6 With what shall I come before the Lord
and bow down before the exalted God?
Shall I come before him with burnt offerings,
with calves a year old?
7 Will the Lord be pleased with thousands of rams,
with ten thousand rivers of olive oil?
Shall I offer my firstborn for my transgression,
the fruit of my body for the sin of my soul?
8 He has shown you, O mortal, what is good.
And what does the Lord require of you?
To act justly and to love mercy
and to walk humbly with your God.
Over these last few months, we have had the opportunity to think about what worship means. For a long time, worship for many of us was something we did on Sunday morning in a church building. That is one way we can worship. Then the COVID-19 pandemic happened and we had to suspend in-person worship for a season. We were able to remember that the worship of God is so much more than just a building space where we sing. Worship is about praising God and we can do that together even as we are apart. Distance does not stop the church from worshipping God and encouraging one another.
More recently, we have been reminded that part of our worship is the way we live our lives. We have seen the protests that have happened after the deaths of Ahmaud Arbery, Breonna Taylor, and George Floyd. This passage from Micah 6 bears that out. The prophet asks how he should come to worship God? How much should he bring? What great offering is required? The offering that is required is a life lived according to God’s call. What does the Lord require? To act justly and to love mercy and to walk humbly with your God.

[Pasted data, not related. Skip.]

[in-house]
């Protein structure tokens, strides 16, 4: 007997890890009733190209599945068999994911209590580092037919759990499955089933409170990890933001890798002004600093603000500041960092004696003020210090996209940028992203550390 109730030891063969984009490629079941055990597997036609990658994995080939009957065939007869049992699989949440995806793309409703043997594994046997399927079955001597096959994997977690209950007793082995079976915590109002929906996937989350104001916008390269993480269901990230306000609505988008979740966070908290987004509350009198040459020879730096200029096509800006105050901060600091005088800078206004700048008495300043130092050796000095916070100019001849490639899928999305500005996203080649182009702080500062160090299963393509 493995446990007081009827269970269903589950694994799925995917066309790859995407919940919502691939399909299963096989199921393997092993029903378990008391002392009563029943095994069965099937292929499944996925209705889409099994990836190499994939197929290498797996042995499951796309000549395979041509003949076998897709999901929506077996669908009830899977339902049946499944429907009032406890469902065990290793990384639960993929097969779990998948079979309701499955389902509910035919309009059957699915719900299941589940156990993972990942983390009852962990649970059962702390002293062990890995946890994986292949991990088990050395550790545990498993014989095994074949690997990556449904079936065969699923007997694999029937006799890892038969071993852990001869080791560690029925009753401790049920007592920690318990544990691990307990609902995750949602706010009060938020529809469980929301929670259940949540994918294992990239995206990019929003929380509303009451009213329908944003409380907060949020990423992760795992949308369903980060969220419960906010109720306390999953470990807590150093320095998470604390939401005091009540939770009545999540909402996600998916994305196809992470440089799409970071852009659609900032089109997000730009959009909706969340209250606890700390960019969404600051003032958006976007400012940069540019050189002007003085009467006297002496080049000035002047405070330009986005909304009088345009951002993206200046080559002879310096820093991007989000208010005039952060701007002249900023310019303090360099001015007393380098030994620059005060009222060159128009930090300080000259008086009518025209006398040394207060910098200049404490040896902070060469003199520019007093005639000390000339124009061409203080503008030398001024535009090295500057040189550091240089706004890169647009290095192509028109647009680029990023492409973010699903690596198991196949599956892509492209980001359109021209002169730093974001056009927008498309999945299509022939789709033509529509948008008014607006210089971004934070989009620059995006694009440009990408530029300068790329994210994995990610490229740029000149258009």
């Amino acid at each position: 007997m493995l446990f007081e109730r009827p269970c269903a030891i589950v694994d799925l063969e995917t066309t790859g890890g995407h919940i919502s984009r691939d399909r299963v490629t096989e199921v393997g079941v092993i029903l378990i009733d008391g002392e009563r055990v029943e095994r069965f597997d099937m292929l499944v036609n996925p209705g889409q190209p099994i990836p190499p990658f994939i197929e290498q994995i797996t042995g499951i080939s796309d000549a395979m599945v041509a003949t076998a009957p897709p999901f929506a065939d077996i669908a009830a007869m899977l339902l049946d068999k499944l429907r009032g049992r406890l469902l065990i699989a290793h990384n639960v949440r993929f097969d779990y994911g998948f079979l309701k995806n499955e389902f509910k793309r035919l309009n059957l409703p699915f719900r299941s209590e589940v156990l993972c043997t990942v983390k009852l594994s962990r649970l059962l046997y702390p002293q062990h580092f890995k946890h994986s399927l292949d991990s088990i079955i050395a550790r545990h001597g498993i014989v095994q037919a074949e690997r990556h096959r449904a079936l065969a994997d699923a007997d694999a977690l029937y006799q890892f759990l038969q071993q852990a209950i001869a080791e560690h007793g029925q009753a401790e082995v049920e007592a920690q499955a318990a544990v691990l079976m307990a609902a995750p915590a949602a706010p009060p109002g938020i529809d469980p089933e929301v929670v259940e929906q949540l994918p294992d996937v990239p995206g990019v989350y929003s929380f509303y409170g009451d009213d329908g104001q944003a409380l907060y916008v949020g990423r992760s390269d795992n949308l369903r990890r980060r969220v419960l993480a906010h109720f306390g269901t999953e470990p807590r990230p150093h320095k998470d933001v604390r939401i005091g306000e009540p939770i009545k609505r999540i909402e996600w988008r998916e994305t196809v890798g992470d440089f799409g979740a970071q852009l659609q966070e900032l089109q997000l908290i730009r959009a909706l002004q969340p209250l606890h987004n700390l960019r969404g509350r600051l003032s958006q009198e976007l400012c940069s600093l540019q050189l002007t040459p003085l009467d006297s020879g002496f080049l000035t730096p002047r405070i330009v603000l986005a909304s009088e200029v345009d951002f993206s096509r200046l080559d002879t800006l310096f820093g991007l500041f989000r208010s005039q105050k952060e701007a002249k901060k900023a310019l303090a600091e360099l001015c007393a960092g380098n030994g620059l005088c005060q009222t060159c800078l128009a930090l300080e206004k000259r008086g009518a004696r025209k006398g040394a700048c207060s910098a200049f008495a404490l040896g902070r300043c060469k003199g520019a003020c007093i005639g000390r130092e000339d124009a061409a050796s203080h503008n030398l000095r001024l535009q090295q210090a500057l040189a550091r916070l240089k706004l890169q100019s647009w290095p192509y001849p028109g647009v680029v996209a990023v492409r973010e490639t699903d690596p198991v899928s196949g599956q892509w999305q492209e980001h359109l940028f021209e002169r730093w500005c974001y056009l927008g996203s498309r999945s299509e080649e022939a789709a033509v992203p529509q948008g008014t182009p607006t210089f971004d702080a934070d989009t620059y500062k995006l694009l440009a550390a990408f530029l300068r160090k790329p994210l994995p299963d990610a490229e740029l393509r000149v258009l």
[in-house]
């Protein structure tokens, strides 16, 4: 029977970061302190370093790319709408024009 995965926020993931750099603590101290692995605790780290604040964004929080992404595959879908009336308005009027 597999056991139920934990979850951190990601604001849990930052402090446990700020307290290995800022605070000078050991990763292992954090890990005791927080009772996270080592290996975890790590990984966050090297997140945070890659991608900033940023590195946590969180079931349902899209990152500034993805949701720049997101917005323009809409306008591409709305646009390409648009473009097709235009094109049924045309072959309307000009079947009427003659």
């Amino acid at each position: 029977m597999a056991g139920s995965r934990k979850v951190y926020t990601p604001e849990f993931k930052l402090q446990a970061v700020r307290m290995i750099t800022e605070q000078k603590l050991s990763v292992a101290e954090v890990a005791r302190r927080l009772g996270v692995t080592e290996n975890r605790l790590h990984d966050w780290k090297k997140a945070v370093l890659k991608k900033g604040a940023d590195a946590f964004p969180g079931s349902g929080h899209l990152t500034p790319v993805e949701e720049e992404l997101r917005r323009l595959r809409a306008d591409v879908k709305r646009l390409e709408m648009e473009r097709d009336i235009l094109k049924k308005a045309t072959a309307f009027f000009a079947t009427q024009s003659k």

We as Christians, as those who worship God, must live our lives seeking justice, seeking to be merciful and humbly walking with God and our brothers and sisters in Christ. We have a chance to do that today. We have a chance to take time and humbly listen to our black brothers and sisters. A great place to start is these articles: first by Rev Donald Smith, the director of Ethnic Ministries for the North Alabama Conference, https://www.umcna.org/postdetail/14011161, and second from the bishops of the Southeastern Jurisdiction of the United Methodist Church, https://www.umcna.org/postdetail/14018236.
This is an important time in the life of the church universal, but especially here in the United States. If you have any questions or comments regarding these articles, please reach out, I would love to have a conversation with you as we all seek to be the best church we can be going forward.
Going back to the passage from Micah, it shows the kind of life I want to to live, a life I think we all aspire to live. May we humbly seek God’s grace. May we generously give mercy. May we seek justice wherever it is needed. May we be God’s people in this world.